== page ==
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What purpose does downvoting questions serve?
What is a “closed” question?

First, I want to say that I have searched a lot on meta but didn't find the answer to my question (probably because the keywords are very commons).

I would like to know why voting down a question doesn't mean the same as voting to close it. Many questions that get downvoted get also closed.

The same goes the other way, what's the difference between an upvote and a non-existing keep the question open vote.

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marked as duplicate by tvanfosson, Andrew's a Unitato, Diago, Wesley Murch, John Jan 26 '12 at 21:34

This question has been asked before and already has an answer. If those answers do not fully address your question, please ask a new question.

3  
Have you actually read the FAQ, especially the part about why questions are closed? –  slhck Jan 25 '12 at 22:27
    
Yes it explains the reasons for closing a question. I find them appropriate, but I often see the downvoting used for those reasons. –  Matthieu Napoli Jan 25 '12 at 22:29
4  
It's the difference between that and this...oh, wait you can't see what I'm doing as I type can you. –  tvanfosson Jan 25 '12 at 23:43
    
@tvanfosson I didn't understand what you were refering to? –  Matthieu Napoli Jan 26 '12 at 10:40
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3 Answers

  1. Voting down a question in a Main site can mean that:

    • The question shows no research effort;
    • It's so poorly formatted that it's not understandable;
    • It's clearly off topic to the site.


    You can see some hints about this by hovering your mouse on the "down-vote" arrow.

  2. Voting down in Meta means that you disagree with the content, and it can mean also the things above, plus, it won't affect your reputation. Note that voting down/up in meta.stackoverflow.com does affect your reputation.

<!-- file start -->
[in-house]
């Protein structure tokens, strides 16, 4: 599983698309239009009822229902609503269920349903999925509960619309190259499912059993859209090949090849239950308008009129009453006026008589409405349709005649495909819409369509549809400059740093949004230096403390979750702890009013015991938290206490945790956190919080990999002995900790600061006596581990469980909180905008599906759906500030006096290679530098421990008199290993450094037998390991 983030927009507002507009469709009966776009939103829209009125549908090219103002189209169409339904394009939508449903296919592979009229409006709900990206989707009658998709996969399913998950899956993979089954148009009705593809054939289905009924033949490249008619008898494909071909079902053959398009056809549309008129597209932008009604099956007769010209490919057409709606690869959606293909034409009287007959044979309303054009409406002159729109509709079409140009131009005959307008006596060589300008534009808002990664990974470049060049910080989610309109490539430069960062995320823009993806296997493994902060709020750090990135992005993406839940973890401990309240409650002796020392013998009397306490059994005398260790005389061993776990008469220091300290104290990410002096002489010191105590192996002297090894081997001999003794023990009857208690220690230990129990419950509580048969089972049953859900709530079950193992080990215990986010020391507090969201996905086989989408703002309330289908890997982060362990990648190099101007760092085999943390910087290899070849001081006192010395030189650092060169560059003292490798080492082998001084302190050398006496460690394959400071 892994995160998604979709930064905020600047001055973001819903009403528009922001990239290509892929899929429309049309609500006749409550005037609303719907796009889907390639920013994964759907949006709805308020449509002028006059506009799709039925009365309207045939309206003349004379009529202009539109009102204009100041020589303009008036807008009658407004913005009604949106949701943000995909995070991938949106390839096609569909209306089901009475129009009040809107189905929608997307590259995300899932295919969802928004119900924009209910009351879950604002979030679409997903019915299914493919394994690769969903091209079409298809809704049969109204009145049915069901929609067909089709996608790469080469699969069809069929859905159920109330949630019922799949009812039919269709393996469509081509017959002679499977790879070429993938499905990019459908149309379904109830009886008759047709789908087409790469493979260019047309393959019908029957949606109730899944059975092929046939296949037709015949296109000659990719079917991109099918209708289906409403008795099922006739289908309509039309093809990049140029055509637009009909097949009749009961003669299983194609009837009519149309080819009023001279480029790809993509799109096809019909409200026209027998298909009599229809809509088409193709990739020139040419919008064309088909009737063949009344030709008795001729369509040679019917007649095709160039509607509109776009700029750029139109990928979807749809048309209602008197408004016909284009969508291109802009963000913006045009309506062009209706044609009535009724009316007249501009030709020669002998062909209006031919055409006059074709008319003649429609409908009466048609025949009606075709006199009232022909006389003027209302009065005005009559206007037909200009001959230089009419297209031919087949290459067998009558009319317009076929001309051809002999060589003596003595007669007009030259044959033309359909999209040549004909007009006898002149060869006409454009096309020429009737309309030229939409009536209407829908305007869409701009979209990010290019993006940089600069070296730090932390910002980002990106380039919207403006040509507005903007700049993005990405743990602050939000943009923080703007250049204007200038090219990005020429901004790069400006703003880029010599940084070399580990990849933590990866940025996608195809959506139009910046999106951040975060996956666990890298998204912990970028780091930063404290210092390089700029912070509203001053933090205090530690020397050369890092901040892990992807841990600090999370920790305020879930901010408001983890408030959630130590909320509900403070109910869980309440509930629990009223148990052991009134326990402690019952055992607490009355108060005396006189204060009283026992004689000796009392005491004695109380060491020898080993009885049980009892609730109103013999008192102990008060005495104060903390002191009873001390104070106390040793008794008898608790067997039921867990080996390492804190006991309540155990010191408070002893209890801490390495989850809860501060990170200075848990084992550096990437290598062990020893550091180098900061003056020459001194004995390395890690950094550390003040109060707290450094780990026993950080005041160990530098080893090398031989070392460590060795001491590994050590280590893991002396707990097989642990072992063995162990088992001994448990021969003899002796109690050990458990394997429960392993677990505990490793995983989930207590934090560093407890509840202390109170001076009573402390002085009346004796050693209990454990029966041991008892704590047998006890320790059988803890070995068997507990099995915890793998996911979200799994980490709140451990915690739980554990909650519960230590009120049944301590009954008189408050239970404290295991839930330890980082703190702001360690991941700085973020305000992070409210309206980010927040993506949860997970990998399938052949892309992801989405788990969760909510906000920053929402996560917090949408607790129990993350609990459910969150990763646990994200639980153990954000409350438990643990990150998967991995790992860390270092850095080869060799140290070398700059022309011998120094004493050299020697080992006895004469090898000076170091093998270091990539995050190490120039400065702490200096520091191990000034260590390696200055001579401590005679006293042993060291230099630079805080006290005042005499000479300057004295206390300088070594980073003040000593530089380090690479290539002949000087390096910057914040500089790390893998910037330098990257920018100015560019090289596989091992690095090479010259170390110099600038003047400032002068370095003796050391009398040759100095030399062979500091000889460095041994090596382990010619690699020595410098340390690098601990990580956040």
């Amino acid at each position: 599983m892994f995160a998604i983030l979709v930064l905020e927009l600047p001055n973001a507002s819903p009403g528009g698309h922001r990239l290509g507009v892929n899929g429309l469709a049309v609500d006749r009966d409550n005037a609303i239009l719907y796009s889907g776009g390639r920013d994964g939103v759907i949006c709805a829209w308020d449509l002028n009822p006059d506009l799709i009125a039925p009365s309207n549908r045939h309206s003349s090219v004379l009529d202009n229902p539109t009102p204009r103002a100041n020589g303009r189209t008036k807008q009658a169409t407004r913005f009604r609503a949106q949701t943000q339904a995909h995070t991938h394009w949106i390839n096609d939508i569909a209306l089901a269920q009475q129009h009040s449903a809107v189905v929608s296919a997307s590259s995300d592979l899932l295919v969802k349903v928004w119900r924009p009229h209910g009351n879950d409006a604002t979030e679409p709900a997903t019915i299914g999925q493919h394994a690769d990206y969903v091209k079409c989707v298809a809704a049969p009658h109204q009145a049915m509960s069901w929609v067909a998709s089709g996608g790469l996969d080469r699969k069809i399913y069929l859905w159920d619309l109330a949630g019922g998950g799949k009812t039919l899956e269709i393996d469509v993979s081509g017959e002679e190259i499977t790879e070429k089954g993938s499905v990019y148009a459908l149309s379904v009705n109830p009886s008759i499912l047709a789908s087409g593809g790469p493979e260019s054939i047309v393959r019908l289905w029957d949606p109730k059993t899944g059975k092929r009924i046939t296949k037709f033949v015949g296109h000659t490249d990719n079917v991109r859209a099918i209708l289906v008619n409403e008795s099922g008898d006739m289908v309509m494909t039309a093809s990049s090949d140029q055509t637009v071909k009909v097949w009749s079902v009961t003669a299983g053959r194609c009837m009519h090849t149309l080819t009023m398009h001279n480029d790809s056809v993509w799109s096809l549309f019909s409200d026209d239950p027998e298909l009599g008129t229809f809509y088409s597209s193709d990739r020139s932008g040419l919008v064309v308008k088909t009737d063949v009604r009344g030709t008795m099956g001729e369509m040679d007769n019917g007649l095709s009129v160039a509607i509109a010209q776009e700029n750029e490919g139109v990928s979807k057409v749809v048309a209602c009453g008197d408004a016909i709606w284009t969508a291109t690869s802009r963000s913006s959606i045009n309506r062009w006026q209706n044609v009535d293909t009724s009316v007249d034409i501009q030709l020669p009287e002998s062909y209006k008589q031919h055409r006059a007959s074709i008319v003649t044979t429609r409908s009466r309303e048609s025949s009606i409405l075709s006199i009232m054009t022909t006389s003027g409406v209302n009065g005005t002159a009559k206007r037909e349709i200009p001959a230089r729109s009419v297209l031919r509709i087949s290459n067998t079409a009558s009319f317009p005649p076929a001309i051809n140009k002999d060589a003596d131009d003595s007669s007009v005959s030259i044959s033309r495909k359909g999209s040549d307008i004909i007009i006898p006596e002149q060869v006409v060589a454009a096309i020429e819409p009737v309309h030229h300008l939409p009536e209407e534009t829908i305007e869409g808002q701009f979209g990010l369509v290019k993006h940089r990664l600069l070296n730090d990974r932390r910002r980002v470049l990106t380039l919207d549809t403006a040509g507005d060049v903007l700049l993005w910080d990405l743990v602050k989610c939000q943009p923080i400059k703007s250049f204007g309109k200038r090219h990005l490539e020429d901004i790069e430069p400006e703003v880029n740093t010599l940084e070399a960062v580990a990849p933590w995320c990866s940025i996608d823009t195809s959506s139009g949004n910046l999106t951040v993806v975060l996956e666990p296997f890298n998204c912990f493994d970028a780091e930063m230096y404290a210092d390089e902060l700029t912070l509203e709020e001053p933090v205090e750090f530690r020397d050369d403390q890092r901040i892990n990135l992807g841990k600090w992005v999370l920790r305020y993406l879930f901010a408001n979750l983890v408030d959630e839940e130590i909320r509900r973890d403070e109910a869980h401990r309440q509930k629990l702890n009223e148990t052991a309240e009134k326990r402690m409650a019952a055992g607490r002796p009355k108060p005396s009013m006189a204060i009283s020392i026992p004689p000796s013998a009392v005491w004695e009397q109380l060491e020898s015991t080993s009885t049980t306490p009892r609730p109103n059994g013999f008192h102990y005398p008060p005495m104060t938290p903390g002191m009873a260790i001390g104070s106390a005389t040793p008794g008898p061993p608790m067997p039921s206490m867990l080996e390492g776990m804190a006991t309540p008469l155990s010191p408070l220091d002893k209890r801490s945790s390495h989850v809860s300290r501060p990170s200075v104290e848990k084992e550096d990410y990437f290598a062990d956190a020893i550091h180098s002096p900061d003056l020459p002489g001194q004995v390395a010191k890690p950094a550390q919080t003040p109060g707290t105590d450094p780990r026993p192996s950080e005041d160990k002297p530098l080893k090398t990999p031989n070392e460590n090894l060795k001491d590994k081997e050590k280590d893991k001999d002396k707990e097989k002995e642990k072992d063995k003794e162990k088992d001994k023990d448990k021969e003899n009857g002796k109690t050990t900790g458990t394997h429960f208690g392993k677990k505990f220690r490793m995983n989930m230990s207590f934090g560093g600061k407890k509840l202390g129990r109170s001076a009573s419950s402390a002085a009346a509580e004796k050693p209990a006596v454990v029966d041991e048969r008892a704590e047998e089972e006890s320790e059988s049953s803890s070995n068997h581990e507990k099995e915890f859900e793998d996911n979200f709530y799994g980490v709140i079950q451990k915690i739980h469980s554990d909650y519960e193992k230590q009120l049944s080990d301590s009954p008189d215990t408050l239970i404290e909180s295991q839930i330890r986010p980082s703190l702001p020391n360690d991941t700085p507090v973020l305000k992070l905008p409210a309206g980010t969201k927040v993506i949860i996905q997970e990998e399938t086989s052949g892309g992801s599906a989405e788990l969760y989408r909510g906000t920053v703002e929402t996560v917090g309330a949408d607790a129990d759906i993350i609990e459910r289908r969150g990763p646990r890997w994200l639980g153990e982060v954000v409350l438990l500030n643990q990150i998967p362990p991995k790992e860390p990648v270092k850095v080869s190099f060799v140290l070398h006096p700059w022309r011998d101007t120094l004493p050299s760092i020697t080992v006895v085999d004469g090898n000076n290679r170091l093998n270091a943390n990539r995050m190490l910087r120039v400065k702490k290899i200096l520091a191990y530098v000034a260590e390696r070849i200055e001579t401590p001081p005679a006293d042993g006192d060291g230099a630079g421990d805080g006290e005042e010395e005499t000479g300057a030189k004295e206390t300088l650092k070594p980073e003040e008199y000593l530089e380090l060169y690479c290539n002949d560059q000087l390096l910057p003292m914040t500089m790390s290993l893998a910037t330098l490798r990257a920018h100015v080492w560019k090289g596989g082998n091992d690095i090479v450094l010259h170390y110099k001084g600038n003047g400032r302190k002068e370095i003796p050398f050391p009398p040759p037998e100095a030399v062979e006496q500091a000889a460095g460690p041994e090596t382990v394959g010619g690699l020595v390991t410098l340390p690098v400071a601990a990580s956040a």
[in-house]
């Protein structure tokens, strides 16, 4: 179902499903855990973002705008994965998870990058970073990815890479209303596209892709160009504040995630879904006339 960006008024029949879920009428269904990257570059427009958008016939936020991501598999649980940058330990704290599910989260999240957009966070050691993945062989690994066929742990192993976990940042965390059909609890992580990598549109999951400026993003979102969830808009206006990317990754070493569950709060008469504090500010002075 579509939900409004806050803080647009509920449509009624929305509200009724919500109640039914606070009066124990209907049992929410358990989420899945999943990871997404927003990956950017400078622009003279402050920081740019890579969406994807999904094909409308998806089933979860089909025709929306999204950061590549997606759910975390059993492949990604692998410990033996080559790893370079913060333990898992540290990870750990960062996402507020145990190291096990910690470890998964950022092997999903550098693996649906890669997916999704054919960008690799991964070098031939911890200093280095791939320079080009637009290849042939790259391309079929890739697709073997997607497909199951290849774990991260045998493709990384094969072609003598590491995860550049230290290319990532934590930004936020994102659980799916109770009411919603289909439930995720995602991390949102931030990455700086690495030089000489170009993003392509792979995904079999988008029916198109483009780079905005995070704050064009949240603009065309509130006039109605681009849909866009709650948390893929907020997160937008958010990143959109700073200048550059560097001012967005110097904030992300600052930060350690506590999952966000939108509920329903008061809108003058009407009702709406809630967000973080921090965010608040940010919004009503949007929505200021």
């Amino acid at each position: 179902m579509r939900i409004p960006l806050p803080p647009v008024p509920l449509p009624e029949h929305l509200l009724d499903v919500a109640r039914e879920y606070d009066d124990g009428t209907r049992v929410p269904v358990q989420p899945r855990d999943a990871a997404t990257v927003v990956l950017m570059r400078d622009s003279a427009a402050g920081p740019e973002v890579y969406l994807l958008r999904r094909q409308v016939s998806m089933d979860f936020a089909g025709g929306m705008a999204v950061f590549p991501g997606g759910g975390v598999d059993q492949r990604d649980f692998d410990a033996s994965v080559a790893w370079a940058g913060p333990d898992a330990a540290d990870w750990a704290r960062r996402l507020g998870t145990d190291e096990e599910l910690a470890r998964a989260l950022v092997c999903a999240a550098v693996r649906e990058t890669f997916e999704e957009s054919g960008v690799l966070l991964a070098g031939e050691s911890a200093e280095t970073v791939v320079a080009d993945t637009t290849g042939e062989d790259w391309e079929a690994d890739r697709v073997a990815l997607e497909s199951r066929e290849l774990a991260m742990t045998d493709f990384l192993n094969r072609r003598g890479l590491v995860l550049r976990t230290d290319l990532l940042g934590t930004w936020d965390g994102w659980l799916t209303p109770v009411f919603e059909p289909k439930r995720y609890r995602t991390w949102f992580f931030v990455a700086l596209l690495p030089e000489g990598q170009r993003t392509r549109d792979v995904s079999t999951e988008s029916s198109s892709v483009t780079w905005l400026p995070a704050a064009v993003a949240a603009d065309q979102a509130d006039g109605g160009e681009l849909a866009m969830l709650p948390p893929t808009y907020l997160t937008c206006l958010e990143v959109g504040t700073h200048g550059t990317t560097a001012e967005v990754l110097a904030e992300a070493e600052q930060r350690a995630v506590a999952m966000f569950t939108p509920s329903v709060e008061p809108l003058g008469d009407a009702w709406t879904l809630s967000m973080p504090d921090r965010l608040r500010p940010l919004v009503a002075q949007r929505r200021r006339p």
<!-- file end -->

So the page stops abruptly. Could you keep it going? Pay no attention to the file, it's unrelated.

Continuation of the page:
3. Voting to close a question means that the question...

    • ... is off topic to the site, it's out of the scope. The close reason is Off Topic. This can include the migration to other existing SE sites where the question would fit (assuming it's not subjective);

    • ... has a duplicate. In other words, a question that covers the same ground has been asked before. The close reason is Exact Duplicate. This can attracts down-votes because it can mean that the OP didn't research a similar question before posting.

    • ...is rather unclear and it's hard to tell what's being asked; because of language, because the question is not well explained, etc... The close reason is Not a real question.

    • ...is asking for opinions, polls, and so it can cause discussions, etc. This question is always not fit to any site, because SE sites are about concrete and answerable questions. The close reason is Not constructive.

    • ...only treats about something related to a specific time or to the OP only. This question is closed as Too localized.

    • ...is asking about something very basic that can be researched in standard references, like dictionaries, books, sites dedicated to that topic, etc. The close reason is General Reference. This one is not present by default on every site, so you won't see it in all sites, but only in those who added it.

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We don't have a "General Reference" close reason though. –  slhck Jan 25 '12 at 22:41
    
Not every site has it, you're right, but I thought I'd include it for completeness. I'll add that it's not always present. :) –  Alenanno Jan 25 '12 at 22:41
1  
Actually, the "general reference" close reason was officially declined recently after a lengthy test period. –  Pops Jan 26 '12 at 14:44
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Downvoting

Downvoting and upvoting is used to indicate how "good" a question is, as defined by usefulness to the site it is posted on. Often, questions that indicate no effort spent, or that otherwise don't just make sense will be downvoted by the community. Here's the general guideline:

When should I vote down?

Use your downvotes whenever you encounter an egregiously sloppy, no-effort-expended post, or an answer that is clearly and perhaps dangerously incorrect.

Use your downvotes whenever you see a bad question that maybe lacks details, is incomprehensible, et cetera. If a question is really bad, and not a good fit for the site, there's probably a close reason for it.


Closing

As for closing, there are several reasons defined:

  • exact duplicate This question covers exactly the same ground as earlier questions on this topic; its answers may be merged with another identical question.

  • off topic Questions on Super User are expected to generally relate to computer software or computer hardware, within the scope defined in the faq.